How did the Bay Area’s housing crisis get so bad – and what might be done to solve it? These are the main questions Oakland-based New York Times reporter Conor Dougherty tackles in “Golden Gates: Fighting for Housing in America.” In addition to tracing the origins of policies that led to some of the most expensive property values in the nation, this wide-ranging book also follows the trajectories of families fighting massive rent increases, pro-development activists, besieged politicians and profit-seeking speculators. Refreshingly, Dougherty brings much-needed nuance to political battles that are often characterized by bitterness, hyperbole and scorched Earth-style Twitter wars.
By exploring the many failures (and well-intentioned missteps) that led to this current shortage, the book offers a useful primer for anyone seeking to understand how Bay Area housing politics became so gridlocked and dysfunctional. “If there’s a rhyme to postwar history,” Dougherty writes. “It’s that whatever system we use, and whatever level of government is orchestrating it, when we think of cities as buildings and markets, and not collections of people, we are doomed to make the same mistakes.”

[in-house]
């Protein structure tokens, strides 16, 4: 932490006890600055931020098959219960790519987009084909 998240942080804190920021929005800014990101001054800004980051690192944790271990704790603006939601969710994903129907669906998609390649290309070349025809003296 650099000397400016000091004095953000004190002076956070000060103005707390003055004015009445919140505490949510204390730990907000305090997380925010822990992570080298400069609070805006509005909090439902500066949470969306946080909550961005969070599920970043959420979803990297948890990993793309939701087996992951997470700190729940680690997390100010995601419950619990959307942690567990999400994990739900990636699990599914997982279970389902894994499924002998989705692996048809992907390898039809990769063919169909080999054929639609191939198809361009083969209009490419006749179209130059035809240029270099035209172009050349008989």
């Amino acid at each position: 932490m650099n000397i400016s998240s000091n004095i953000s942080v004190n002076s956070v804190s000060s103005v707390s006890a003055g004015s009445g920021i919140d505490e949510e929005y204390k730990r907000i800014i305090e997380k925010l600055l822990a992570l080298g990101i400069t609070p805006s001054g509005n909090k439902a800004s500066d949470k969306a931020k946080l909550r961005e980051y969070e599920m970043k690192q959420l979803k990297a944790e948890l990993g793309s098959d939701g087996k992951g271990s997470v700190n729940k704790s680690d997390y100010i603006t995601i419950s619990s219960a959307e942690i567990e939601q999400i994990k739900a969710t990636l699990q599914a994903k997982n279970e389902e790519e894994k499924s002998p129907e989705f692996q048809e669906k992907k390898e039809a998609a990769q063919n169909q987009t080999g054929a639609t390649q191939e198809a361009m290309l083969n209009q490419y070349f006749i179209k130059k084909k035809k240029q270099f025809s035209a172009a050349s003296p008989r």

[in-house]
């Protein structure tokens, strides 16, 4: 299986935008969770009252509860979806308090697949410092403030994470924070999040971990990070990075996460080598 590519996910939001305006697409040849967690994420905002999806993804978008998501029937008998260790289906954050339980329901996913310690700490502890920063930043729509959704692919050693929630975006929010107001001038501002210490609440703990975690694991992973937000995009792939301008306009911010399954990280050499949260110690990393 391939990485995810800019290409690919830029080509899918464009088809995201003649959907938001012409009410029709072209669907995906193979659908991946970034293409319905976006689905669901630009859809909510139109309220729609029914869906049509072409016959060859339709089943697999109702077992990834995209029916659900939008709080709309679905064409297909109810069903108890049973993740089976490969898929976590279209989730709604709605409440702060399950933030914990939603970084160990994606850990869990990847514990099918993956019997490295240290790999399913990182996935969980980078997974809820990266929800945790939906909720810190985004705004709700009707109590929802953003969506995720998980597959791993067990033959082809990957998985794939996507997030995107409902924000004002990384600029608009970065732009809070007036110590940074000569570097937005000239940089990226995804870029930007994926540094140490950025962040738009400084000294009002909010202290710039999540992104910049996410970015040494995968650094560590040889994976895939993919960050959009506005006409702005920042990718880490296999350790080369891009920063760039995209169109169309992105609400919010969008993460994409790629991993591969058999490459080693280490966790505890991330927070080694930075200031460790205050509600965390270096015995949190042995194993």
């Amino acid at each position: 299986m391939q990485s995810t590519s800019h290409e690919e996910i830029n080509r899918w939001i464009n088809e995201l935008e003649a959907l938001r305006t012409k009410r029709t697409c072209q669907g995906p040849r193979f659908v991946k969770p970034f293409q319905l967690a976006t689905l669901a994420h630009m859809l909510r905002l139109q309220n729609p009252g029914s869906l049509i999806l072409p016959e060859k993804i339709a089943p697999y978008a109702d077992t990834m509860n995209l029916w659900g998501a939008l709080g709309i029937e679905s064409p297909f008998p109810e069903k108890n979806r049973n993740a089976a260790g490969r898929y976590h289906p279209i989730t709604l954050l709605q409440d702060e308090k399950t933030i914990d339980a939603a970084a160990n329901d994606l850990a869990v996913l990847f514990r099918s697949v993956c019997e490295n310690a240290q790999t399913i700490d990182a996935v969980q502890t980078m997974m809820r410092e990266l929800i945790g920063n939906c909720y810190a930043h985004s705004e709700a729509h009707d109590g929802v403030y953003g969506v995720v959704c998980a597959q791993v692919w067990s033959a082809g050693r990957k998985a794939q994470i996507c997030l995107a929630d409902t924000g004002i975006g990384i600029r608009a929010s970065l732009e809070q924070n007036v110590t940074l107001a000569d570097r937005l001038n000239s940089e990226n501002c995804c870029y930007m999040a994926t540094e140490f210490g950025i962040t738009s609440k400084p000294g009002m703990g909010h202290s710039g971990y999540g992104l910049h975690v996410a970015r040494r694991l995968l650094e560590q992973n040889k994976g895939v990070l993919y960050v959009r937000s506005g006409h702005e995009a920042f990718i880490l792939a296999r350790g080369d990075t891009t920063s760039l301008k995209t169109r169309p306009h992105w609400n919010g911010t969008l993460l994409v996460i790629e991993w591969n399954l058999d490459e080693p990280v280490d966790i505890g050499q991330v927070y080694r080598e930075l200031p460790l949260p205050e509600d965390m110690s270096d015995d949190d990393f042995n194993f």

Listen to the new episode to hear Conor Dougherty discuss what some of those mistakes were, why it’s so challenging to build affordable housing, the sharp rise in homelessness since the Reagan era, and much more. East Bay Yesterday can’t survive without your support. Please donate to keep this show alive: www.patreon.com/eastbayyesterday